I lot of hopium in this comment
The first problem being an EV will never be cheaper than the car i already own

"Why would I ever replace my trusty horse and buggy I already own, for a more expensive motorcar?"

See picture of 5th Ave New York, Easter morning 1900 vs Easter morning 1913.

Cars have substantial economical advantages over horse and cart. Can't yet say the same about EVs over ICE

I agree right now, but it's only a matter of time.

Plus such a better drive by a country mile and no noise - que petrol heads comments !

If ICE does die, govts will have to make up for the tax deficit in the form of RUCs. So I beg to differ on the running costs

I agree that RUCs would come for EVs, and somewhat close the gap in running costs, but there would still be a big advantage.

500km in our ICE takes about 50l x $2.20/l ~ $110.
500km in our EV takes about 80 kwh x $0.11/kwh ~ $8.80.

RUC on 500km ~ $35. So still less than half.

I highly doubt the bureaucrats will concede a lower tax take for vehicles. They'll get it one way or another. RUCs will go up

Even if the taxes are exactly the same you save a lot.

Thats my point. They won't be, they'll be much higher

If you can easily afford to put gas in the tank you don't care. It all comes down to money at the end of the day. Trust me, you find that if your financial position in life suddenly changes, so does your whole way of thinking. There is no way I would buy an EV at the present time. How long an engine lasts is all about maintenance. I can get 25 years out of a car or over 200,000km, the ICE is proven tech, how many battery pack replacements is that ? The ICE needs one set of spark plugs replaced, a few filters and oil and the alternator rebuilt.

Plus a regular supply of dinosaur juice...$$$ per month from your worn out wallet.

You're years out of date with the battery pack replacement comment, and your estimates of how long you can keep a ICE car for have already been beaten. A current Tesla battery already has an approximate life of 800,000 km (500,000 miles) maintaining 80% efficiency. No one has got there yet, but most owners report 90% efficiency after more than 240,000km (150,00 miles) Tesla's warranty in NZ on the Model S Battery and Drive unit is 240,000 km with minimum 70% retention of Battery capacity. They've said the car itself is designed for a million miles (the advantage of the less parts compared to an ICE vehicle). Personally I don't think any car will ever last that long, but the point is it's not a concern. They will have a million mile battery to match within the decade.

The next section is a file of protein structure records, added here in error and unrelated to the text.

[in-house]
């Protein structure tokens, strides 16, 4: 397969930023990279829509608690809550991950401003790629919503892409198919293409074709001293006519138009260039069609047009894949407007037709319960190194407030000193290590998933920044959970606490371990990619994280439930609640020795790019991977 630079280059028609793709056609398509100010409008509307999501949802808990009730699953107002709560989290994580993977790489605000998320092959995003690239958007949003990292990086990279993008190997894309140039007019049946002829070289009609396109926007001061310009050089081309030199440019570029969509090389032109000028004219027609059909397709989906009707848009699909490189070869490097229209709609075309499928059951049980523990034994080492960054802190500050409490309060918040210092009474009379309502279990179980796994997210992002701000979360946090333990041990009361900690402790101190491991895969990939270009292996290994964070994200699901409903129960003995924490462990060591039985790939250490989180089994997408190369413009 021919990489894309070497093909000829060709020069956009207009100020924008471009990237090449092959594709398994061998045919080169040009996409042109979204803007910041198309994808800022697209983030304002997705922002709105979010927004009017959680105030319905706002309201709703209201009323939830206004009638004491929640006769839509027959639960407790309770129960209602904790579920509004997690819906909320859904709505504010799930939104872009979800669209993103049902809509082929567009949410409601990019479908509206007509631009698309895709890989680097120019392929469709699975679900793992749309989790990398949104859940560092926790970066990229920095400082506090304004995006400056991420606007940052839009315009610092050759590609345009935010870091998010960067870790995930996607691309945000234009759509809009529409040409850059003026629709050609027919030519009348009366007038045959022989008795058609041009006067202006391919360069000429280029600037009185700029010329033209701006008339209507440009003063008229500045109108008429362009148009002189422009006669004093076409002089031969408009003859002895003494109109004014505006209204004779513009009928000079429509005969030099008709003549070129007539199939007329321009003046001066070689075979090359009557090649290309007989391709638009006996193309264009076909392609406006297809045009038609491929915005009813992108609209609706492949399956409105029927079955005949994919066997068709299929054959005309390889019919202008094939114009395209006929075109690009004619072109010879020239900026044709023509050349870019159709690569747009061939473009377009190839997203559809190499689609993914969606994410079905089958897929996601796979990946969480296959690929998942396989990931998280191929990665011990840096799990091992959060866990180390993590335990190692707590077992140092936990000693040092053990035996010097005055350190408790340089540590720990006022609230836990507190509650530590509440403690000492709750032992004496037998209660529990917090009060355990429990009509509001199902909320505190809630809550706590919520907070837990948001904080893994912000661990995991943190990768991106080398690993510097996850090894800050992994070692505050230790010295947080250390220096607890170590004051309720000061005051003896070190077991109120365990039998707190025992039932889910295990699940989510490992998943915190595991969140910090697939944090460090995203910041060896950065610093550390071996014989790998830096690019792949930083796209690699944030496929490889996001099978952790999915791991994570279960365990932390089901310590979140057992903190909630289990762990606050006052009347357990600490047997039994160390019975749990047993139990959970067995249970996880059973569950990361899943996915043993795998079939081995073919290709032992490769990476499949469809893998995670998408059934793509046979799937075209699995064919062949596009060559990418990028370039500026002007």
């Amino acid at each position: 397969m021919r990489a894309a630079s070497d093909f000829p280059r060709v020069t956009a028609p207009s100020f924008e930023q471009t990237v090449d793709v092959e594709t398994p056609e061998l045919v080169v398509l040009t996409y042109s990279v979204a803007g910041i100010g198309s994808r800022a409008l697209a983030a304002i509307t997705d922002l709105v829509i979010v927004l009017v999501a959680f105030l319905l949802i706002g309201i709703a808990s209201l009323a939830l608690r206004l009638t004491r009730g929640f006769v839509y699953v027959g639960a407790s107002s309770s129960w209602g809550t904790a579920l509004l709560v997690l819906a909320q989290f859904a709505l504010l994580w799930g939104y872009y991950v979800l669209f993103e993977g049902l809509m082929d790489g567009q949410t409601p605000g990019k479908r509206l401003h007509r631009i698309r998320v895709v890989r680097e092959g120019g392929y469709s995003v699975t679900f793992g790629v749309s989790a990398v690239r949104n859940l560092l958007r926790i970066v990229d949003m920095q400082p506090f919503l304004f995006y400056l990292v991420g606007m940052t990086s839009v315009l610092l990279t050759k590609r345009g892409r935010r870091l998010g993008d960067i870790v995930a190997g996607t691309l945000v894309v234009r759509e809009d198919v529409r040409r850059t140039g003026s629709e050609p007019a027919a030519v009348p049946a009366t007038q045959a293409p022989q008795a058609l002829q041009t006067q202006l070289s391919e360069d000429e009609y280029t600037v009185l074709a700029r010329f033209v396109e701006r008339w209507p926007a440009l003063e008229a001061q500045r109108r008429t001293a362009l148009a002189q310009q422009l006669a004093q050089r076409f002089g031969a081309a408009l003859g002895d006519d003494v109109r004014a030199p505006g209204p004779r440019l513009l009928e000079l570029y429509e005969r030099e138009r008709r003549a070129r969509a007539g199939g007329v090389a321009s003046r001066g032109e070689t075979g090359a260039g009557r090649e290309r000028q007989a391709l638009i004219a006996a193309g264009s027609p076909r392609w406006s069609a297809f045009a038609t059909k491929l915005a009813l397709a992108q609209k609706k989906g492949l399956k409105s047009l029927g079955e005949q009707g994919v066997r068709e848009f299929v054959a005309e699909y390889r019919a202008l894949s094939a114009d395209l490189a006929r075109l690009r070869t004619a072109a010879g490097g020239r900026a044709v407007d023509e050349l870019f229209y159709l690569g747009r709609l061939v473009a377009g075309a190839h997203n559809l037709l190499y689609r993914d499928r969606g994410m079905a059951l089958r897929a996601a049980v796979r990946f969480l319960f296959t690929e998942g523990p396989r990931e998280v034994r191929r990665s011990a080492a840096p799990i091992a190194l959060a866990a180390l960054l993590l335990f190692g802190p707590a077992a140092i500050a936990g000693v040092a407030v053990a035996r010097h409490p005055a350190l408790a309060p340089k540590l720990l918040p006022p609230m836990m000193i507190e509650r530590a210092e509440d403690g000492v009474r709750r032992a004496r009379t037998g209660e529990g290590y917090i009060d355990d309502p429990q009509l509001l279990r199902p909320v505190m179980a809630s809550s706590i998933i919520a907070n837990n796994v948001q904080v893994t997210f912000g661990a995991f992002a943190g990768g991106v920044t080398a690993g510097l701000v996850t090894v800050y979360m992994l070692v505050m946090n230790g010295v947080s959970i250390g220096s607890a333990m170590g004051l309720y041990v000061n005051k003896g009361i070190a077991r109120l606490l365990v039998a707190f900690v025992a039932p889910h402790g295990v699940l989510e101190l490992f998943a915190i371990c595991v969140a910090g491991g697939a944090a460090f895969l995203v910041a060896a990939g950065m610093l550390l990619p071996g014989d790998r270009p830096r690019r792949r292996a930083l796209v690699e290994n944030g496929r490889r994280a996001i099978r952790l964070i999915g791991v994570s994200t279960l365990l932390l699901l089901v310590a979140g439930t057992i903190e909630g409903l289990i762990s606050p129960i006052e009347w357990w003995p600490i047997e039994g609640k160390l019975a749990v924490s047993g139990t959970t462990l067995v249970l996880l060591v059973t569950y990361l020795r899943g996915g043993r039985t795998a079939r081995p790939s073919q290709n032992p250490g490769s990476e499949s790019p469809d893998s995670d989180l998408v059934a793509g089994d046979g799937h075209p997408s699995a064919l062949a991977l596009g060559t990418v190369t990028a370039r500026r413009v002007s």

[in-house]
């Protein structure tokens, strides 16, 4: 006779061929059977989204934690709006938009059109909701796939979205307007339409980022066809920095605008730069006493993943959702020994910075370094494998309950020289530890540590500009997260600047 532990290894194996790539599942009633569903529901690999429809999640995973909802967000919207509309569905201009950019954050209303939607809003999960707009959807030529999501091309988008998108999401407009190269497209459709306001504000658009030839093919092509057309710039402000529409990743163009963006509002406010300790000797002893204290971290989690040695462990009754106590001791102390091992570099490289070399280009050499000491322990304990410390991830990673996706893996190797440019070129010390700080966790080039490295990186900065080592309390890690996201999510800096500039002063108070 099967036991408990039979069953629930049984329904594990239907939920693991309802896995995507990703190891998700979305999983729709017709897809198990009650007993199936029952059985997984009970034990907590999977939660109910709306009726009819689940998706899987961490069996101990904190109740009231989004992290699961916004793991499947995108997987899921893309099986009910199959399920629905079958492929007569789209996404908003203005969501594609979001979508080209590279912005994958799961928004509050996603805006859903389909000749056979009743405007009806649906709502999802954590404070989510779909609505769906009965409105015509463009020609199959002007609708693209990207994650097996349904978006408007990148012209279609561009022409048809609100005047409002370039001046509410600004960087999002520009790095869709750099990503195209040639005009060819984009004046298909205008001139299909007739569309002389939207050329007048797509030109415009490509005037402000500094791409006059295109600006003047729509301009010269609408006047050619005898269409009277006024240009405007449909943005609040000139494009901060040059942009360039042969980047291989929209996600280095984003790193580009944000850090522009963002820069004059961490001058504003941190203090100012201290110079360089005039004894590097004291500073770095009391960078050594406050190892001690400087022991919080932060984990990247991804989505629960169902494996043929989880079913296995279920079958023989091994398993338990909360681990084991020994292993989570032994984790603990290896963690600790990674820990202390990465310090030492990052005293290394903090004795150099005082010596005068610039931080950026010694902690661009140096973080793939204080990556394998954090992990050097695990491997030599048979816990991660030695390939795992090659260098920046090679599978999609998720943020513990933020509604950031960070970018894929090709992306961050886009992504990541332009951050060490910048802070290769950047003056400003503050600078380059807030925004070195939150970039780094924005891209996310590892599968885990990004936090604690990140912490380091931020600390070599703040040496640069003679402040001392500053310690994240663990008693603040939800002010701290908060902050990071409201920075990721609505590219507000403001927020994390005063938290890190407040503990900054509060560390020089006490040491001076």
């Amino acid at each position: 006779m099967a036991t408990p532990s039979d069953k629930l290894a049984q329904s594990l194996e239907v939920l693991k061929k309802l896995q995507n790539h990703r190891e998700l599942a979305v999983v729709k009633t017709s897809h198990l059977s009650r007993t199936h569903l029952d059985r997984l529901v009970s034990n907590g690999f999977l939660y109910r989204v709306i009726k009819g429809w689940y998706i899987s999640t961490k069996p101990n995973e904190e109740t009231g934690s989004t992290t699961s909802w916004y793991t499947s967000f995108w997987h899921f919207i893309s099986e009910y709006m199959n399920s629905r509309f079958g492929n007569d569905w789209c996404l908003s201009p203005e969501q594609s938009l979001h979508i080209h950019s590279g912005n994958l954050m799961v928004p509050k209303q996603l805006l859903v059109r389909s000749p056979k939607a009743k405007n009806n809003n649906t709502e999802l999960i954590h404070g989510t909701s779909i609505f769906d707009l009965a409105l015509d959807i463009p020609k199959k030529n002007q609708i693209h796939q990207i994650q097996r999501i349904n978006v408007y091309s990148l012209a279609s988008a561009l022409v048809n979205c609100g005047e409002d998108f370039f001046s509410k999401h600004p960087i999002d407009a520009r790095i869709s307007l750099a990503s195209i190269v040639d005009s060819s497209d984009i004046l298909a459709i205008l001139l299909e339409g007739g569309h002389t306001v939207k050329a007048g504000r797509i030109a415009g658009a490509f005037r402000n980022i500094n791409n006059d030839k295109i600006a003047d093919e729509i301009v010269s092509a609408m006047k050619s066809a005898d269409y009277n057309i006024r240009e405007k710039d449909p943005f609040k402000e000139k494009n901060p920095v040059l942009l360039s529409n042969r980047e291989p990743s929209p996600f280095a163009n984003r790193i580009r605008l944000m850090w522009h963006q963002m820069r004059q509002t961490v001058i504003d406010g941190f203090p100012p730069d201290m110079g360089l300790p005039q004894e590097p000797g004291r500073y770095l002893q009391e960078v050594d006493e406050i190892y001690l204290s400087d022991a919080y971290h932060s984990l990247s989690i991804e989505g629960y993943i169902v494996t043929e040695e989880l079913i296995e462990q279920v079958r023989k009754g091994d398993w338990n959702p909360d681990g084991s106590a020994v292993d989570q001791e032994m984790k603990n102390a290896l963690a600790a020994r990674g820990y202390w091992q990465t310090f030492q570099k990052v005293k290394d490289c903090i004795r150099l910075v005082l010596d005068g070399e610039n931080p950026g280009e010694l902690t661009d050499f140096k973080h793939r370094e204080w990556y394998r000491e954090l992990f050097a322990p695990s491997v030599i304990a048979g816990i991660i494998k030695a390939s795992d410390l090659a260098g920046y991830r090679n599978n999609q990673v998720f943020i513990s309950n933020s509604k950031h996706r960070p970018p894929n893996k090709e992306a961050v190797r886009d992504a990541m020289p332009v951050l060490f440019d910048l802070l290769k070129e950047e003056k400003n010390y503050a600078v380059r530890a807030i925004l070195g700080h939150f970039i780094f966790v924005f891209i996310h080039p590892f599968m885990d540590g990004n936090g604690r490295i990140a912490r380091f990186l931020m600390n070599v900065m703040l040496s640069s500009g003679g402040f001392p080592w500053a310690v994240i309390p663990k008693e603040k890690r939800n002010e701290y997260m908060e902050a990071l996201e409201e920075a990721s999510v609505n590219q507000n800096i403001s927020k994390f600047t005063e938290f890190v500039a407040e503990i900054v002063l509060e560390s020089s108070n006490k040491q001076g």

I've spent enough on a modern-ish ICE in the last four years to buy a new battery for a Leaf, even with its crappy tech and availability here - and that's before third-party battery packs take off. A modern ICE is a complex beast, requires sophisticated equipment to service properly and they are still not free from failures. You're likely to also need at least one timing chain or cambelt in that timeframe, and a clutch - and that's assuming nothing else goes wrong with it - which is a big if. Assuming you're going to get 600km a tank and energy costs at 50c for the EV and $2.00 for the ICE, that's going to be 330 tanks at a $1.50 marginal extra cost to cover your 200,000km. You can see where this is going.

ICE and Tesla are not one and the same.
Many new electrics coming. Tesla is priced as if it owns the market. It don't....its a tiny tiny we bit of it.
Share price verse performance of company is the absurdity.

. - .

WEEEEEEEEEEEEEEEEEEEEEE!!!!!! That's wild ride for my crypto holdings alright.

Re Scary virus mania... There seems to be an increasing divide between the reported narrative and what's actually happening